Jim Boyd (musician)

From Wikipedia, the free encyclopedia
Jump to navigation Jump to search
Jim Boyd in concert
Jim Boyd performing at the Native American Music Awards

Jim Boyd (1956 – June 22, 2016) was a Native American singer-songwriter, actor, and member of The Jim Boyd Band on the Colville Indian Reservation in Washington. Boyd has performed in several groups, including XIT, Greywolf, and Winterhawk. Boyd sang four songs with lyrics by Sherman Alexie on the soundtrack for the 1998 movie Smoke Signals,[1] and also appeared in Alexie's The Business of Fancydancing.

Boyd was a seven-time Award winner of the Native American Music Awards and a Lifetime Achievement Award recipient. He has received multiple nominations and awards for his work from the Native American Music Awards over the years. At the Second Annual Native American Music Awards, he took home the award for Best Compilation Recording for the Smoke Signals soundtrack; at the Fifth Annual Awards, he won Record of the Year for his recording, AlterNatives. The next year he took Best Pop/Rock Recording for Live At The Met; at the Seventh Annual Awards he received Record of the Year for Going To The Stick Games; he received Songwriter of the Year at the Eighth Annual Native American Music Awards for Them Old Guitars; he won Best Short Form Music Video for Inchelium at the Ninth Annual Awards; and he received the prestigious Artist of the Year Award at the Tenth Annual Native American Music Awards.

On November 14, 2014, Boyd was presented with a Lifetime Achievement Award for his outstanding contributions in the field of Native American music at the 15th Annual commemoration held at the Seneca Allegany Casino & Hotel in Salamanca, New York. His wife Shelly and daughter Stevey were both in attendance.

Career[edit]

As one of the most highly regarded Native American recording artists, Boyd’s music career spanned over four decades in the roles as; musician, performer, songwriter, and producer. He has worked on projects for Miramax, Warner Brothers, Mega International Records, Dixiefrog Records, Sound of America Records, as well as produced audio-visual projects for businesses and colleges. Boyd has released 15 records; Reservation Bound, Unity, Reservation Blues, First Come Last Served, AlterNatives, Jim Boyd w/ Alfonso Kolb Live At The Met, Kyo-ty Live, Going To The Stick Games, Them Old Guitars, Live At Two Rivers, Blues To Bluegrass, Voices From The Lakes, Harley High, Living For The Sunny Days, and most recently Bridge Creek Road. Boyd also managed his own career and continued to perform as the business owner and operator of his label, Thunderwolf Records. He has toured throughout the United States, Canada, and Europe. He has performed and/or recorded with mainstream artists as; Bonnie Raitt, The Indigo Girls, Joe Cocker, Joan Baez, and Clint Black, both as a solo artist and with other groups. He appeared at festivals like The New Orleans Jazz & Heritage Festival, Seattle's Bumbershoot, Hard Rock Hotels, The Sundance Film Festival, an appeared on CBS 60 Minutes.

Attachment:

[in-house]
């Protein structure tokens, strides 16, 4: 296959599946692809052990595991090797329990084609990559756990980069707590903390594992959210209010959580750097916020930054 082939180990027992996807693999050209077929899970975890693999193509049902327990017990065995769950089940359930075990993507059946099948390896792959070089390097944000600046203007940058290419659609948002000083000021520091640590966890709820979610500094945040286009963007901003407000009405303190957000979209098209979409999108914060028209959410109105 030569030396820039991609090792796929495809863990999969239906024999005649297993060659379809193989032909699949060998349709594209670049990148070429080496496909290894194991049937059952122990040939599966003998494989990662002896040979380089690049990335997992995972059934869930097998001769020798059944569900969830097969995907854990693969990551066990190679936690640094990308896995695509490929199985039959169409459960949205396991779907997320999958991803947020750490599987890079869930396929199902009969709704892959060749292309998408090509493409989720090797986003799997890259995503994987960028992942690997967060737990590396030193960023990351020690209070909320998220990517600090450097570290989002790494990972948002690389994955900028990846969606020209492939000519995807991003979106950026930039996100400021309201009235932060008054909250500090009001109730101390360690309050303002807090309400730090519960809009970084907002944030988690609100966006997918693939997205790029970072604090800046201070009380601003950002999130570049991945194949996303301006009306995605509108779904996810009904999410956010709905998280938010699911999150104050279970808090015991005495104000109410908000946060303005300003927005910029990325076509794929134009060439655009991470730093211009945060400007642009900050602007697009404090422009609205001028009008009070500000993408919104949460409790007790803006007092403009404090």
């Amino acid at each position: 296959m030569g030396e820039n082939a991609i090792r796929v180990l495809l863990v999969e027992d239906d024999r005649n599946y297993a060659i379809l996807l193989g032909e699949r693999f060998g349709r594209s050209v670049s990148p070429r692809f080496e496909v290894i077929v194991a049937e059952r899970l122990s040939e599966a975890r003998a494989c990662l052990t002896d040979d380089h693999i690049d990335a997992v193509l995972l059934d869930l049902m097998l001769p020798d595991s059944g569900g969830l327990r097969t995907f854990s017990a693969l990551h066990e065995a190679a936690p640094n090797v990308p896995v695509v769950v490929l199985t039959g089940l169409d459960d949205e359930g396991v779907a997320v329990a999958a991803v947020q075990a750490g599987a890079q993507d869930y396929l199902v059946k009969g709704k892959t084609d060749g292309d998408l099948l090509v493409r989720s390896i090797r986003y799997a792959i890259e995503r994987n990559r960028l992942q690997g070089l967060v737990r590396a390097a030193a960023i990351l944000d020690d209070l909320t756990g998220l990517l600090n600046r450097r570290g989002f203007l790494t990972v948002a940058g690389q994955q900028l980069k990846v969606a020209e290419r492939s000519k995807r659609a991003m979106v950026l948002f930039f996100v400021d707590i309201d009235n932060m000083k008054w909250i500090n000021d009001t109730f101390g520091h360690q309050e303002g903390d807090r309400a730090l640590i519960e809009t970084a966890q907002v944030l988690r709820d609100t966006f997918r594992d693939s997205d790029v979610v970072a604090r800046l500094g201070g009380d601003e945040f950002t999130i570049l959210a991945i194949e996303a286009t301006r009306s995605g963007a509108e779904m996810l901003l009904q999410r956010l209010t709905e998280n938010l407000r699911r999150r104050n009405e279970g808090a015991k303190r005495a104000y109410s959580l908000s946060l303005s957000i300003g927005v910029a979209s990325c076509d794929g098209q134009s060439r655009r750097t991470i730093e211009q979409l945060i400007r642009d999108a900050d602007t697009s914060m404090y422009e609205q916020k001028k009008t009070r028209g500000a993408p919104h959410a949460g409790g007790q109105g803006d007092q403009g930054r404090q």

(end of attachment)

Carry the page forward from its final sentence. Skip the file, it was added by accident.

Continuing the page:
Boyd first started playing gigs in junior high in his older brother’s band, The Benzi Kriks, around Sewart Air Force Base in Tennessee. In 1968, the family moved back to the Colville reservation where he continued to play gigs with his lifelong friend Jerry Stensgar, who played bass. He started playing cover music in bars by the age of sixteen. At the age of 23, Boyd was recruited as a guitar player in the group XIT, which was one of the first rock groups in Indian country to have success. Boyd played for two years with XIT. Boyd also appeared in the documentary, XIT: Without Reservation, which was a live recording filmed at the Mystic Lake Casino in Prior Lake, Minnesota. Boyd and XIT bass player, Frank Diaz, started a cover group called Greywolf with drummer, Ed Banning. This group continued in many forms throughout the next fifteen years, and eventually added drummer Alfonso Kolb, who continued to play with Boyd afterwards. After Diaz’s departure, Jerry Stensgar joined as bass player until Greywolf officially disbanded.